So, if you recognise any of this within yourself, make an immediate commitment to yourself, to lift your spirits, your shoulders, your chin, and the corners of your mouth… until it becomes as natural as breathing!


The pain and anguish of female guilt… but maybe it isn’t ALL bad!

I know for sure that it isn’t just me; I am not the only woman who consistently beats herself up for a roll call of self-proclaimed ‘crimes’ that she just can’t let herself off the hook for. But I am working on it, and if you can relate to what I am wittering on about, I invite you to join me!

Here are the main sources of my guilt:

my children

my work

my diet and fitness

my lack of wisdom in the past

My children: I often think that they have developed into the amazing human beings they are today despite me and their father, rather than because of us! I have a gaggle of memories I dredge up every now and then (when I am in danger of feeling too self-satisfied!), to remind myself how easy it is to mess up. One of these sackcloth moments involves a shelf unit with plants on the top, water streaming down onto the carpet, and a plastic water pistol, which I angrily snapped in half… only to remember that I myself had not long since watered the plants – well, drowned them would be more accurate – and the soggy rug was down to me. In my defence, I had had to issue warnings about where the water pistol was being fired, but still… the sight of three disappointed faces broke my heart.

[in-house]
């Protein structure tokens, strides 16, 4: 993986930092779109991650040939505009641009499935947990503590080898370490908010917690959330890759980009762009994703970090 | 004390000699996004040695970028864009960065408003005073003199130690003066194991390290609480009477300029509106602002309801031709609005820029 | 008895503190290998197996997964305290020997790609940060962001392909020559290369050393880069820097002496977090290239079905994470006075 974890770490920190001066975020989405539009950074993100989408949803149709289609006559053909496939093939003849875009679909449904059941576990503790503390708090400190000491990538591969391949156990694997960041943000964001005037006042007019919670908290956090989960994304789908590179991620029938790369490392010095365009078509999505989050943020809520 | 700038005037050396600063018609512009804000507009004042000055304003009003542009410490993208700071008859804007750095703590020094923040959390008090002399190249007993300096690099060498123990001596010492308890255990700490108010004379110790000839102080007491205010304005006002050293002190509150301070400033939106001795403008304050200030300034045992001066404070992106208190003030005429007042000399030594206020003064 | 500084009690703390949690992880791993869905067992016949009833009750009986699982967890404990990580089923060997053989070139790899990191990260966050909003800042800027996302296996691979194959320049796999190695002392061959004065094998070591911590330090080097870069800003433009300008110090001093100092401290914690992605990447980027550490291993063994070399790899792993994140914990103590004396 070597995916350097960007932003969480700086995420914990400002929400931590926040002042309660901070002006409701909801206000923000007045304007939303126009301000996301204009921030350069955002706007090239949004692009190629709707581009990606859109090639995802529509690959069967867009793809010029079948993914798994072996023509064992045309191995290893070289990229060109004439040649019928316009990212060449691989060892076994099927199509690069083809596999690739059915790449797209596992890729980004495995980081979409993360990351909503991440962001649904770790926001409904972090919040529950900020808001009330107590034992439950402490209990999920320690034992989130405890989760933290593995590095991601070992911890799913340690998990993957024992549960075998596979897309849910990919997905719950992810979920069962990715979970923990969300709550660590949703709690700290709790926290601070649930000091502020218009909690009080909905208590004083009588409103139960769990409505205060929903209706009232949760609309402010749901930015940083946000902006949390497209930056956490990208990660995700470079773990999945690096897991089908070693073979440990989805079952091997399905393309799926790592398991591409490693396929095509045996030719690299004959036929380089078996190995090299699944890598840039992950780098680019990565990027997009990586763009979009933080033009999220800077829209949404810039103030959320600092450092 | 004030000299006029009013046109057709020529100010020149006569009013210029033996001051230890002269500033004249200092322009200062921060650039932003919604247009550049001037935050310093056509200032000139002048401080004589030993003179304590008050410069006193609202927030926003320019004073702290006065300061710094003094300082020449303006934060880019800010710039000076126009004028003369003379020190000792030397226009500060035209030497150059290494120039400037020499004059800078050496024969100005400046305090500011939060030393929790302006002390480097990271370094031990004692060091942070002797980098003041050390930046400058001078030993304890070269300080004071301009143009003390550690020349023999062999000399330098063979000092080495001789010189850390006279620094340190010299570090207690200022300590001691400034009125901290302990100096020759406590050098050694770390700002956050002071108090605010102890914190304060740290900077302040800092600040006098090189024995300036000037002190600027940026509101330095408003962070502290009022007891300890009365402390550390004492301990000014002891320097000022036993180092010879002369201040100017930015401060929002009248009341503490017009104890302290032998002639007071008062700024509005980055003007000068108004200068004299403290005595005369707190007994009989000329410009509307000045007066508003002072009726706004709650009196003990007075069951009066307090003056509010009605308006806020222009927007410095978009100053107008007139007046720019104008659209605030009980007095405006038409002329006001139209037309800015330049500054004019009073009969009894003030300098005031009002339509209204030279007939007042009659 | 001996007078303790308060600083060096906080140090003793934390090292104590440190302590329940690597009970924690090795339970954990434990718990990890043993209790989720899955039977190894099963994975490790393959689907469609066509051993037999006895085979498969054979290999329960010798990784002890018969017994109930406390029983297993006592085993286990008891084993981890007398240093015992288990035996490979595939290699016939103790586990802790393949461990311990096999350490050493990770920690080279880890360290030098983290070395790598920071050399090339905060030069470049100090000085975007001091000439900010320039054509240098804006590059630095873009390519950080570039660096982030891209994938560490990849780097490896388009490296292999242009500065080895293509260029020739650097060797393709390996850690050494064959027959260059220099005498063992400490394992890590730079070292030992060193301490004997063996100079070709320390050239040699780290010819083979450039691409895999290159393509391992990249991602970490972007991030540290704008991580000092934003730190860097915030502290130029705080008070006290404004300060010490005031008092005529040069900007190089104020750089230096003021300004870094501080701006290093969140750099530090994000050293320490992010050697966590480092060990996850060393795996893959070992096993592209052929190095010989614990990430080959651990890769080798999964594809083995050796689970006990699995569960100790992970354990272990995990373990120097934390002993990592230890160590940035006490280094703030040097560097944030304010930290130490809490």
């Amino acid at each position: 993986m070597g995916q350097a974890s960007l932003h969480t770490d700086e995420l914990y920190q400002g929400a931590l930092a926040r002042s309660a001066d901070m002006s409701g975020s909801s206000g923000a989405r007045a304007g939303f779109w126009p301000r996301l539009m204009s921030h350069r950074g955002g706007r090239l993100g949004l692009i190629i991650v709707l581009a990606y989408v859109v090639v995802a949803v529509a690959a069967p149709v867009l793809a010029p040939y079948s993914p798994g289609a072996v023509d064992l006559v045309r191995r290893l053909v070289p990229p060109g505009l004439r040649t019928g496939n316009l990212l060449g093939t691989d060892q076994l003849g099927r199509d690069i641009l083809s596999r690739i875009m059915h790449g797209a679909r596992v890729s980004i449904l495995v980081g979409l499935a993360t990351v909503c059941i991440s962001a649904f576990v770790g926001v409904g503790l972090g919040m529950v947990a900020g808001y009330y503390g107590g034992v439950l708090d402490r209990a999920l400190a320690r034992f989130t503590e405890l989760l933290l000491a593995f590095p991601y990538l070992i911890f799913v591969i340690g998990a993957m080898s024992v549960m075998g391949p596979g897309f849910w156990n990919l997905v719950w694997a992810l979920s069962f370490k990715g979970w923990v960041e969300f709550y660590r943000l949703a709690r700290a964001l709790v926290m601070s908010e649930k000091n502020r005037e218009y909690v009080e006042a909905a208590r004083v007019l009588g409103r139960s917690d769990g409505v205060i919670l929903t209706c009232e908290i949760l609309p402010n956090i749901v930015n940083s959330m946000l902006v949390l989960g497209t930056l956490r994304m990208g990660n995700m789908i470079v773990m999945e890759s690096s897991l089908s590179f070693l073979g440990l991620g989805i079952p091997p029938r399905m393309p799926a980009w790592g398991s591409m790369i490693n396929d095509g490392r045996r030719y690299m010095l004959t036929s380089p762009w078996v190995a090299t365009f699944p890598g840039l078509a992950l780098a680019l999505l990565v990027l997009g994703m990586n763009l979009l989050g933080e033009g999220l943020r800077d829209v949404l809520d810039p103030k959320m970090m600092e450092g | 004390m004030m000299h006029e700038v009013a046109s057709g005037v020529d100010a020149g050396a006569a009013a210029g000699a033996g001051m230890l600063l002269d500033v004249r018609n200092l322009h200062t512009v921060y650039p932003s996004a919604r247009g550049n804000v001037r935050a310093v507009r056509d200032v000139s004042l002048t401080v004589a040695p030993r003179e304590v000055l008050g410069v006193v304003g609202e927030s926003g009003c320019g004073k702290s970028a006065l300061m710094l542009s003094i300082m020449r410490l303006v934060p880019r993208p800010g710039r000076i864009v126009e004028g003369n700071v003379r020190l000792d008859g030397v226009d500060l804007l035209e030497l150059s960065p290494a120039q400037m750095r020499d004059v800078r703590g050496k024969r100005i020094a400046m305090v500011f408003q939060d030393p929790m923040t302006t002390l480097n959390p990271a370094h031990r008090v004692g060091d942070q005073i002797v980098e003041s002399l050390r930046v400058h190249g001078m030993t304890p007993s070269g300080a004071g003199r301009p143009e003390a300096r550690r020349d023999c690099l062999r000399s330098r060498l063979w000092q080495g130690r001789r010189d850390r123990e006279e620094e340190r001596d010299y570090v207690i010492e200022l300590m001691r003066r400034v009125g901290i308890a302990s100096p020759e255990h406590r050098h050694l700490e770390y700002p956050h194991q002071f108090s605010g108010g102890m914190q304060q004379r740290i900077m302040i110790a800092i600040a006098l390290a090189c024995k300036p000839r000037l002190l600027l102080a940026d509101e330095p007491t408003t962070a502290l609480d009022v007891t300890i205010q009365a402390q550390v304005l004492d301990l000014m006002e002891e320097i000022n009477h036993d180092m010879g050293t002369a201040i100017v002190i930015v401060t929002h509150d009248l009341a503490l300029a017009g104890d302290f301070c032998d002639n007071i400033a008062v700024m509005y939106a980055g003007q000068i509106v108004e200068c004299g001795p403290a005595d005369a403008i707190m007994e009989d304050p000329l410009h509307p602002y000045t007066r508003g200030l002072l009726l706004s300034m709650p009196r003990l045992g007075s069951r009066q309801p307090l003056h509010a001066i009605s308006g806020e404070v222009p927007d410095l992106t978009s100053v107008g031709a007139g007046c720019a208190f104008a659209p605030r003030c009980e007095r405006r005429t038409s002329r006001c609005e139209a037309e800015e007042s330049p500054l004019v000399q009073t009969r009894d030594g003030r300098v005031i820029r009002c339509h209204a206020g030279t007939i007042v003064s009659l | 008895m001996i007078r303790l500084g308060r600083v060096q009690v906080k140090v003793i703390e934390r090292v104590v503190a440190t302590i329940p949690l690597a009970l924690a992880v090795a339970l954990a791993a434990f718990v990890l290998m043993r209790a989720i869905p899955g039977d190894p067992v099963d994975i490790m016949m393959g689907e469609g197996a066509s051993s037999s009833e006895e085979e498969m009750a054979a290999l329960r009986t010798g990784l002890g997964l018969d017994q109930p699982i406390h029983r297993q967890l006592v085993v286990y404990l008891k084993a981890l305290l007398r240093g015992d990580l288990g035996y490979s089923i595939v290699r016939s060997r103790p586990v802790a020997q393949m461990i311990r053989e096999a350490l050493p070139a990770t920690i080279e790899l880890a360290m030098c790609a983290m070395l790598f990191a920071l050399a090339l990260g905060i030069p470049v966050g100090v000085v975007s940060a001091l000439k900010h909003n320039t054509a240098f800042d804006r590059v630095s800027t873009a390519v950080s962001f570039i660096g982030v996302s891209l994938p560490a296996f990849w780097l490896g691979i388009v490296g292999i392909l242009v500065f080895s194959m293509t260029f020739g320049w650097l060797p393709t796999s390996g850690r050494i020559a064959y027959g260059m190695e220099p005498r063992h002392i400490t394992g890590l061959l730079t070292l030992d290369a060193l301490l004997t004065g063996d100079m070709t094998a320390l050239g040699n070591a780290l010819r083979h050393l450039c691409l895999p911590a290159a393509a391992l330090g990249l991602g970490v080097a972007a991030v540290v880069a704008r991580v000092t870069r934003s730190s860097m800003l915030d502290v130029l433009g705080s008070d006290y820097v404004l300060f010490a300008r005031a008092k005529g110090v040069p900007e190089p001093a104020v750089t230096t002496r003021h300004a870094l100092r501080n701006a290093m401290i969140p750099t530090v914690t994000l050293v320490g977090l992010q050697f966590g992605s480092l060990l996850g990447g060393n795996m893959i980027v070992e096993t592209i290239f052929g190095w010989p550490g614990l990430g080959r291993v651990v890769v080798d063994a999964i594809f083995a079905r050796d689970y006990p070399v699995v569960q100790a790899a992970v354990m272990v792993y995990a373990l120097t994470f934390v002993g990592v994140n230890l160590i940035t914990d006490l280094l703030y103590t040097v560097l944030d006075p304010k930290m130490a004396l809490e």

And I have just realised why, after all of these years, that this little episode still feels raw; whilst typing this, another memory floated up from the depths of my subconscious: an image of my domineering father, red faced with rage, jumping up and down on toys received at Christmas, and tearing up books… because he believed that one of us had opened his razor blades, and no-one would own up to it. And then he remembered that he himself had opened them, and tried to turn the whole thing into a bit of a joke. Uncomfortably, the biblical quote, ‘the sins of the fathers shall be visited upon the sons’ (or in my case, daughters) immediately comes to mind. The ridiculous thing is, none of my children have any recollection of this event (well, not consciously, at least!), and I can see now that it has always been more about me than them… damn, something else to feel guilty about!